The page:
IF YOU COULD CHANGE ONE THING ABOUT YOURSELF OR YOUR LIFE….
WHAT WOULD IT BE????
The usual things that come to mind are money or relationships, or world peace. Granted, I would love to win the lottery and use that money to build homeless shelters; pay off my children=s student loans and mortgages; send my grandchildren to college, debt-free. Oh, happy day! And it might be nice to be swept off my feet by a handsome millionaire who wanted me to travel the world with him. That would be hard to pass up. As I was contemplating world peace, it seemed so far beyond reach, my mind sent me away from altruism altogether and in a totally different direction.
Selfishly, what I would really like is my 35-year-old body back. I’d even settle for my 45-year-old body. I know, it’s a pipe-dream but just picture this…
…I could fit into all those clothes in the back of the closet that I’ve been saving for that SOMEDAY when I am once again a size 8.
…I could go to my class reunion and be the envy of all those formerly “beautiful people” who I always envied. Such sweet revenge!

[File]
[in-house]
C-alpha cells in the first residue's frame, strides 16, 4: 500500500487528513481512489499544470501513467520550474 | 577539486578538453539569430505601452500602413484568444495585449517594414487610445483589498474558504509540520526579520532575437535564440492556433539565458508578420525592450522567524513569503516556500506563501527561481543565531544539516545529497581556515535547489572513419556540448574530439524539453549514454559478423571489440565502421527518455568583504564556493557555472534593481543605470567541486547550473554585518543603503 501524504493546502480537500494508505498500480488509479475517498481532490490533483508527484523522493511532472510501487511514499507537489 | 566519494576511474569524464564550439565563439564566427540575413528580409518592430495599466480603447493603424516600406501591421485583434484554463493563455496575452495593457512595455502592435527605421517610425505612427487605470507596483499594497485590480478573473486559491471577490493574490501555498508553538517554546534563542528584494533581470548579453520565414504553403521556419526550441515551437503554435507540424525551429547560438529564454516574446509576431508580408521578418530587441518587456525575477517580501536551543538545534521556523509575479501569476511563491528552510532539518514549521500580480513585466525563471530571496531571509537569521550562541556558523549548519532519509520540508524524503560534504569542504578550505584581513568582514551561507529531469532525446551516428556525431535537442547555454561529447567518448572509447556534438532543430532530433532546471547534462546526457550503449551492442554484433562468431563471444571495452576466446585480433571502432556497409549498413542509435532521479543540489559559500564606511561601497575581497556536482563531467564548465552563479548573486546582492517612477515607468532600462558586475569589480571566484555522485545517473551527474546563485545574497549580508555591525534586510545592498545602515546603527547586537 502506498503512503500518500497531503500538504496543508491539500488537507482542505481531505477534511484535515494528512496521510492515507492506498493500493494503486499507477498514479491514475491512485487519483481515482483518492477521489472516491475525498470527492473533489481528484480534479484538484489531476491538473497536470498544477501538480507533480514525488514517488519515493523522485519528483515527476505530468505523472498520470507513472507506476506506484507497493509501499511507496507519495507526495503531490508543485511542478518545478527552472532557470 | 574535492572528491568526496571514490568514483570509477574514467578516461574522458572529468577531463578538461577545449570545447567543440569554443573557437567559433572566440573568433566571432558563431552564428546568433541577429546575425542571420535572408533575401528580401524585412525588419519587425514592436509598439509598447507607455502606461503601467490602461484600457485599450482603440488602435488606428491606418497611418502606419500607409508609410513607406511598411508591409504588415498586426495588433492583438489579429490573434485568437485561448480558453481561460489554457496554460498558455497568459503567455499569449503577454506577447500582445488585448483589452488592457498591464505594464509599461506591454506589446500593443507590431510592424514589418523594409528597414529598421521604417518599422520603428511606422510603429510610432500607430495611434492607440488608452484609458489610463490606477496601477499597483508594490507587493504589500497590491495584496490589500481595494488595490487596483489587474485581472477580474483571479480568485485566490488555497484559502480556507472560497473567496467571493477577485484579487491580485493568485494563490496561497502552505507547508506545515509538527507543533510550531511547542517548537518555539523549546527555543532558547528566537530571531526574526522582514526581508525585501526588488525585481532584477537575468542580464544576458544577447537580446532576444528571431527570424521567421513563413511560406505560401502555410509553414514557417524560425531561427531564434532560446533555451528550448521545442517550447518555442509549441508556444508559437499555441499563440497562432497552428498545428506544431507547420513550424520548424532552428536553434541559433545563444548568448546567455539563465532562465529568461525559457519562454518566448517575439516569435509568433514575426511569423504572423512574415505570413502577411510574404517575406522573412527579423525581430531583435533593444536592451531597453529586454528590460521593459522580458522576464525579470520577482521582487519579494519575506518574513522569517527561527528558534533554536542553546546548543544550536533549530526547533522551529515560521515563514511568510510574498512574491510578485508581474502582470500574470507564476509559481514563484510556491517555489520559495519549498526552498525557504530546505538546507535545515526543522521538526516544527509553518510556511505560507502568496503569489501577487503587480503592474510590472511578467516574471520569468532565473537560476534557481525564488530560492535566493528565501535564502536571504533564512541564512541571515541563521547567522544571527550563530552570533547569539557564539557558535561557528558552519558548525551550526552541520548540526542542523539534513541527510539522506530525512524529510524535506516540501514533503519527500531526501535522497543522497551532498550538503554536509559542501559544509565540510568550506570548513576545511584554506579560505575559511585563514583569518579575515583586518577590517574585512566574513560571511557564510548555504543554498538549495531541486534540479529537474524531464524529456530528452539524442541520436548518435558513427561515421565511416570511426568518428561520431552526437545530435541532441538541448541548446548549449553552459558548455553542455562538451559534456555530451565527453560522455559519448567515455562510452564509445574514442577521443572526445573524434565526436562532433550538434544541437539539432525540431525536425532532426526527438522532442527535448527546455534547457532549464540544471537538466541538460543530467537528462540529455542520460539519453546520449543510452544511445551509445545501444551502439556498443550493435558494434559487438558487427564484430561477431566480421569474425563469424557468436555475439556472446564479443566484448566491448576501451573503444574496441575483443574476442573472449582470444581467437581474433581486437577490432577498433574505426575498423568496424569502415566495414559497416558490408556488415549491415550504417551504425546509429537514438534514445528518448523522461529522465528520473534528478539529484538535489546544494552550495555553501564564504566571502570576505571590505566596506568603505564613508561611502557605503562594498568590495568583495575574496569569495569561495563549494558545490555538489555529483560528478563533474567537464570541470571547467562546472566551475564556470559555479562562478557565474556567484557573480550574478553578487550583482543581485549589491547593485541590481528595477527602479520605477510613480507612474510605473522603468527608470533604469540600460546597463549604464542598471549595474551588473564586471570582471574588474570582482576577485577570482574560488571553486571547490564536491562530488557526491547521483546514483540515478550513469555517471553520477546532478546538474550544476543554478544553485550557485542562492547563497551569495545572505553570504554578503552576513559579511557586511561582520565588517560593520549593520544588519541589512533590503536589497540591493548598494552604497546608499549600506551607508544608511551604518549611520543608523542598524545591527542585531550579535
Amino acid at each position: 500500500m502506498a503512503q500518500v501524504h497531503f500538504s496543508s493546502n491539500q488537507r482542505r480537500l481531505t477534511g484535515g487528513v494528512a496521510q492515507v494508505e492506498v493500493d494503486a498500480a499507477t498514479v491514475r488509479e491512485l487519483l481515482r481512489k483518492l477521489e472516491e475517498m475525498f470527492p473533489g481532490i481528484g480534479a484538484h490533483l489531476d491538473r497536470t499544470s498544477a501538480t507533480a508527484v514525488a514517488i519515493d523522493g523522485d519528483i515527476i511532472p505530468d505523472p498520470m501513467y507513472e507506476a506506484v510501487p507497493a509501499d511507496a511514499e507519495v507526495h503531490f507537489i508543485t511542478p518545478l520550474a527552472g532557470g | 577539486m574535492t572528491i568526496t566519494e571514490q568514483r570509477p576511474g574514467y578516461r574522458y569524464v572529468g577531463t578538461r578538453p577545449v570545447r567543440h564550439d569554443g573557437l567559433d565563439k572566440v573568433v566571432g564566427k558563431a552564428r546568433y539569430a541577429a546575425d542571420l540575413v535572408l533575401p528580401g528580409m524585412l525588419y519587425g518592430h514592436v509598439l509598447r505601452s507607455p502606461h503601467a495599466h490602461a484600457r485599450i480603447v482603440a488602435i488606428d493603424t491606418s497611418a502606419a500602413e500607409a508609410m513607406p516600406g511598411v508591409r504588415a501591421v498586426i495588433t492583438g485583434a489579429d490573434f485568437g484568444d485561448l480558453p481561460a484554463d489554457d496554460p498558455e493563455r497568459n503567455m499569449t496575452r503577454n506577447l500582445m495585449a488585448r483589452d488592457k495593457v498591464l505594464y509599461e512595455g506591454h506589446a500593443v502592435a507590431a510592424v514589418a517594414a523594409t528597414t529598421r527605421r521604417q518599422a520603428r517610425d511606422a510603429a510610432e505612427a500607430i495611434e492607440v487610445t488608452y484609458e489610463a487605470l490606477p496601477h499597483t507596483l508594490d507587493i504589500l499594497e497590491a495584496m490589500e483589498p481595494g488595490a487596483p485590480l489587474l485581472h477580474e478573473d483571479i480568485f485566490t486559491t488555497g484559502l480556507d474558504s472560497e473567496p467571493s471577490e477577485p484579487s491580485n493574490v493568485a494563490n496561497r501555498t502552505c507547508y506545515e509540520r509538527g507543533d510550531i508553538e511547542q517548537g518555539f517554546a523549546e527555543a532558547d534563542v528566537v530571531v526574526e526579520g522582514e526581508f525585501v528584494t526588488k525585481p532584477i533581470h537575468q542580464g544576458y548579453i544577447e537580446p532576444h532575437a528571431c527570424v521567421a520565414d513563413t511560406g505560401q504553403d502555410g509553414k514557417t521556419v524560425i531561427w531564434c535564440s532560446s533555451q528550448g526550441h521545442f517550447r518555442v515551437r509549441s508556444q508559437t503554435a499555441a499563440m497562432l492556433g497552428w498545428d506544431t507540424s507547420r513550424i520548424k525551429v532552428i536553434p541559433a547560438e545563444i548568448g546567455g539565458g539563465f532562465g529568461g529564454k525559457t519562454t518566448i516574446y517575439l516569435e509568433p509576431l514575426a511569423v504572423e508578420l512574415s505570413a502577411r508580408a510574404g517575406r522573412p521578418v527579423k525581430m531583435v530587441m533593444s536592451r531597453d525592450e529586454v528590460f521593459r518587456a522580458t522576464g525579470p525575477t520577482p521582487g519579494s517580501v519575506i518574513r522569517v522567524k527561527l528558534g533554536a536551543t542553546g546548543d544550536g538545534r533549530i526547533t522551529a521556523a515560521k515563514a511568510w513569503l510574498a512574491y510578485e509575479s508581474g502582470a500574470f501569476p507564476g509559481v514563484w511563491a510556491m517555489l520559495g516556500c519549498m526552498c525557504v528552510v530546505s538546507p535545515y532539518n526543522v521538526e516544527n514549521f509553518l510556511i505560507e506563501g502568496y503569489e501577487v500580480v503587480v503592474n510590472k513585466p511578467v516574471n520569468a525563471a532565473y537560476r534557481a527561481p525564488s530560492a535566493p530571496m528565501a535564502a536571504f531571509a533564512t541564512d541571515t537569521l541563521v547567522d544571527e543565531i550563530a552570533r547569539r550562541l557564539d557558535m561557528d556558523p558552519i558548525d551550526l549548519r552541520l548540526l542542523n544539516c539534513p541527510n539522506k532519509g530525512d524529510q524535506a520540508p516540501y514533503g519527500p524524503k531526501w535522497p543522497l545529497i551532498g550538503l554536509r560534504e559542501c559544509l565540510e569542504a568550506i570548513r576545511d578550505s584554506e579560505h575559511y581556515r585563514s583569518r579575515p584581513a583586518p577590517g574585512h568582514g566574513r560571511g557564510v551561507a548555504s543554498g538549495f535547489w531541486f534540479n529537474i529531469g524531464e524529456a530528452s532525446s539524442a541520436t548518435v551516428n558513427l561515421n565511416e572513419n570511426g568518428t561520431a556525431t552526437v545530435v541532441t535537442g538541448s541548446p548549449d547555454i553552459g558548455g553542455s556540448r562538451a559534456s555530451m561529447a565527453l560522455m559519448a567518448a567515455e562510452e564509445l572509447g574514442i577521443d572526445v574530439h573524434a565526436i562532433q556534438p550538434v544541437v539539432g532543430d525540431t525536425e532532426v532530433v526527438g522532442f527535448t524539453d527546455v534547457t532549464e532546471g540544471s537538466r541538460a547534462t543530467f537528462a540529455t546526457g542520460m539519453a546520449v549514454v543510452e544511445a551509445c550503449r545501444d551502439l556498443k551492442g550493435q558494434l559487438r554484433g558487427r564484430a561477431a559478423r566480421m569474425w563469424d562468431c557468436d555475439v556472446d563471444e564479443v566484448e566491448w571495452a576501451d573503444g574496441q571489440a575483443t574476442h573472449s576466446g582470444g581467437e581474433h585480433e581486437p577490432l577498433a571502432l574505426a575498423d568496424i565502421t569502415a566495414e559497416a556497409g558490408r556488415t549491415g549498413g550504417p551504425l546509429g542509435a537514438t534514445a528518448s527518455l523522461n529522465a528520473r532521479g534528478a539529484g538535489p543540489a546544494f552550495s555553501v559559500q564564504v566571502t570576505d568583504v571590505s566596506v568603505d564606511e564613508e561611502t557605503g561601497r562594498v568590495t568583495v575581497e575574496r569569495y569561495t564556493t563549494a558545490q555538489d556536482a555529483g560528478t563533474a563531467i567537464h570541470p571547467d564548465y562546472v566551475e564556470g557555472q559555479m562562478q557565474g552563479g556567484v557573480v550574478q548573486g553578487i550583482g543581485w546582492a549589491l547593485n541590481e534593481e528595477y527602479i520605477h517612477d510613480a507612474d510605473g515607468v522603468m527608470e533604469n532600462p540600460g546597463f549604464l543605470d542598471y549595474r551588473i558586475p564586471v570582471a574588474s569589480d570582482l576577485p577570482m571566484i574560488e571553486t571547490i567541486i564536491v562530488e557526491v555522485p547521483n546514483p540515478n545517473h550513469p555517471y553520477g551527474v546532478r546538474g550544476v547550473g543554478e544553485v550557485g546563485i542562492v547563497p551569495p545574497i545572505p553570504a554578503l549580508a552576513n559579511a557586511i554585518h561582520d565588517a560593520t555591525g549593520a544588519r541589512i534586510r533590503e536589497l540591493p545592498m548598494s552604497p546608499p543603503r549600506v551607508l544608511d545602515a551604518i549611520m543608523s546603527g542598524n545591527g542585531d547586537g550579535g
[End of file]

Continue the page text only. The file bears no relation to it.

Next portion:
…I could return to climbing mountains and hiking in rain forests without stopping every fifteen minutes to rest my aching back. Actually, I would be happy to just hike the mile around my neighborhood, pain-free.
…All those bucks I’m handing over to the chiropractor could pay for a luxurious spa vacation, complete with massages and make-overs in some romantic city, maybe Rome.
…I could wear cute shoes again instead of those sensible, stabilizing, incredibly ugly ones.
…Let=s not forget those 35-year-old eyes that could safely drive at night, to plays and concerts and wee hour parties.
You get the picture. I don’t mind so much getting older. It’s all the body betrayal that goes along with it. I deserve better. I ate healthy foods. I avoided alcohol and cigarettes. I exercised and got those recommended 8 hours of shut-eye a night. I read health magazines, took my vitamins, and maintained a positive outlook on life. The positive outlook is still there, though a bit blurred by cataracts and slowed down by arthritis. But I’m hanging in there, waiting impatiently for the first complete body transplant.
(You can read more about Sharon’s humorous approach to aging in her memoir, Daughter of the Mountains and her poetry book, Tapestry.)
Sharon Canfield Dorsey is an award-winning poet and author of two children=s books, Herman, the Hermit Crab and the Mystery of the Big, Black, Shiny Thing, and Revolt of the Teacups.
Her poems are also included in an anthology, Captured Moments.